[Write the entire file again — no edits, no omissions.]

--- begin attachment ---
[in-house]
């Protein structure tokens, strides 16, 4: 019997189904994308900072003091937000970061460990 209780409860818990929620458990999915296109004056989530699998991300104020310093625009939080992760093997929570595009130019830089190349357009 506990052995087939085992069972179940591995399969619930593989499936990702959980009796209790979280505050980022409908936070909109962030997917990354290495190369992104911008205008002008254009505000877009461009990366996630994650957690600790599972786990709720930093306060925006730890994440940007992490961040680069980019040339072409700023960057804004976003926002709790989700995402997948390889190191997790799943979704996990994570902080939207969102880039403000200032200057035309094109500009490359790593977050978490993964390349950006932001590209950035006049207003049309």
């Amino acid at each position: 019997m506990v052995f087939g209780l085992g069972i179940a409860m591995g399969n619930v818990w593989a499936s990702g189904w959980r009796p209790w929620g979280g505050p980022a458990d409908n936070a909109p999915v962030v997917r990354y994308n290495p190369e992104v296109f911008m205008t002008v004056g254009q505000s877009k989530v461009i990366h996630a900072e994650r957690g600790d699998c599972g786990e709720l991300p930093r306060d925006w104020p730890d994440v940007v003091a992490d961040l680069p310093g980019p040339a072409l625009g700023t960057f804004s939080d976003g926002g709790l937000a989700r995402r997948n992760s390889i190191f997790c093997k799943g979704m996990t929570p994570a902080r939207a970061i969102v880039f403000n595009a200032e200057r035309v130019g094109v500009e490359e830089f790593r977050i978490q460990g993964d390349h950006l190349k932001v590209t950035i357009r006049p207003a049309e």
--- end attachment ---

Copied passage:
[in-house]
């Protein structure tokens, strides 16, 4: 019997189904994308900072003091937000970061460990 209780409860818990929620458990999915296109004056989530699998991300104020310093625009939080992760093997929570595009130019830089190349357009 506990052995087939085992069972179940591995399969619930593989499936990702959980009796209790979280505050980022409908936070909109962030997917990354290495190369992104911008205008002008254009505000877009461009990366996630994650957690600790599972786990709720930093306060925006730890994440940007992490961040680069980019040339072409700023960057804004976003926002709790989700995402997948390889190191997790799943979704996990994570902080939207969102880039403000200032200057035309094109500009490359790593977050978490993964390349950006932001590209950035006049207003049309």
């Amino acid at each position: 019997m506990v052995f087939g209780l085992g069972i179940a409860m591995g399969n619930v818990w593989a499936s990702g189904w959980r009796p209790w929620g979280g505050p980022a458990d409908n936070a909109p999915v962030v997917r990354y994308n290495p190369e992104v296109f911008m205008t002008v004056g254009q505000s877009k989530v461009i990366h996630a900072e994650r957690g600790d699998c599972g786990e709720l991300p930093r306060d925006w104020p730890d994440v940007v003091a992490d961040l680069p310093g980019p040339a072409l625009g700023t960057f804004s939080d976003g926002g709790l937000a989700r995402r997948n992760s390889i190191f997790c093997k799943g979704m996990t929570p994570a902080r939207a970061i969102v880039f403000n595009a200032e200057r035309v130019g094109v500009e490359e830089f790593r977050i978490q460990g993964d390349h950006l190349k932001v590209t950035i357009r006049p207003a049309e």